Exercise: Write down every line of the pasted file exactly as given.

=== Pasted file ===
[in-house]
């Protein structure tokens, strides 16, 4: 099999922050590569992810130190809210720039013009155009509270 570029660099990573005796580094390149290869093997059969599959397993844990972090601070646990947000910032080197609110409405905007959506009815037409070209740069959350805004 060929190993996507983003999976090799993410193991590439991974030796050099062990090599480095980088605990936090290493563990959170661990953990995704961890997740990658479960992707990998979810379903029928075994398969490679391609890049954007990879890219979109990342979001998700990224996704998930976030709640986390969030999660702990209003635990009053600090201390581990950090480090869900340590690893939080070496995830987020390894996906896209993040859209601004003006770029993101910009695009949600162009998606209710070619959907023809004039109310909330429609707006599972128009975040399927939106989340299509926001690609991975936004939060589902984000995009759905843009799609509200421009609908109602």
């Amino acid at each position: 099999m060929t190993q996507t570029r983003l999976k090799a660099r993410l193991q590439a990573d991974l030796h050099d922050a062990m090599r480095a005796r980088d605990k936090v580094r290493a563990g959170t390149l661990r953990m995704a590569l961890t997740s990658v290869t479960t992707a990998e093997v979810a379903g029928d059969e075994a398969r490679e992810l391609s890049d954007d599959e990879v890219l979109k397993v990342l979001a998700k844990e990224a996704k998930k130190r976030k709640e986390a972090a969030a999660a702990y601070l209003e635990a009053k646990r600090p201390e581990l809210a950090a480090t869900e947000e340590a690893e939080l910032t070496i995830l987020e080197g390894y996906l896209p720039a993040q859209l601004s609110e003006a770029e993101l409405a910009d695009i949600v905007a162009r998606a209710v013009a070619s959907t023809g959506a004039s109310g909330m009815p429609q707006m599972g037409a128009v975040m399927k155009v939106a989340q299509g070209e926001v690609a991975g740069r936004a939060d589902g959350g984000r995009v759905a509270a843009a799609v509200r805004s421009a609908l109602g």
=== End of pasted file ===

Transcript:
[in-house]
């Protein structure tokens, strides 16, 4: 099999922050590569992810130190809210720039013009155009509270 570029660099990573005796580094390149290869093997059969599959397993844990972090601070646990947000910032080197609110409405905007959506009815037409070209740069959350805004 060929190993996507983003999976090799993410193991590439991974030796050099062990090599480095980088605990936090290493563990959170661990953990995704961890997740990658479960992707990998979810379903029928075994398969490679391609890049954007990879890219979109990342979001998700990224996704998930976030709640986390969030999660702990209003635990009053600090201390581990950090480090869900340590690893939080070496995830987020390894996906896209993040859209601004003006770029993101910009695009949600162009998606209710070619959907023809004039109310909330429609707006599972128009975040399927939106989340299509926001690609991975936004939060589902984000995009759905843009799609509200421009609908109602």
């Amino acid at each position: 099999m060929t190993q996507t570029r983003l999976k090799a660099r993410l193991q590439a990573d991974l030796h050099d922050a062990m090599r480095a005796r980088d605990k936090v580094r290493a563990g959170t390149l661990r953990m995704a590569l961890t997740s990658v290869t479960t992707a990998e093997v979810a379903g029928d059969e075994a398969r490679e992810l391609s890049d954007d599959e990879v890219l979109k397993v990342l979001a998700k844990e990224a996704k998930k130190r976030k709640e986390a972090a969030a999660a702990y601070l209003e635990a009053k646990r600090p201390e581990l809210a950090a480090t869900e947000e340590a690893e939080l910032t070496i995830l987020e080197g390894y996906l896209p720039a993040q859209l601004s609110e003006a770029e993101l409405a910009d695009i949600v905007a162009r998606a209710v013009a070619s959907t023809g959506a004039s109310g909330m009815p429609q707006m599972g037409a128009v975040m399927k155009v939106a989340q299509g070209e926001v690609a991975g740069r936004a939060d589902g959350g984000r995009v759905a509270a843009a799609v509200r805004s421009a609908l109602g």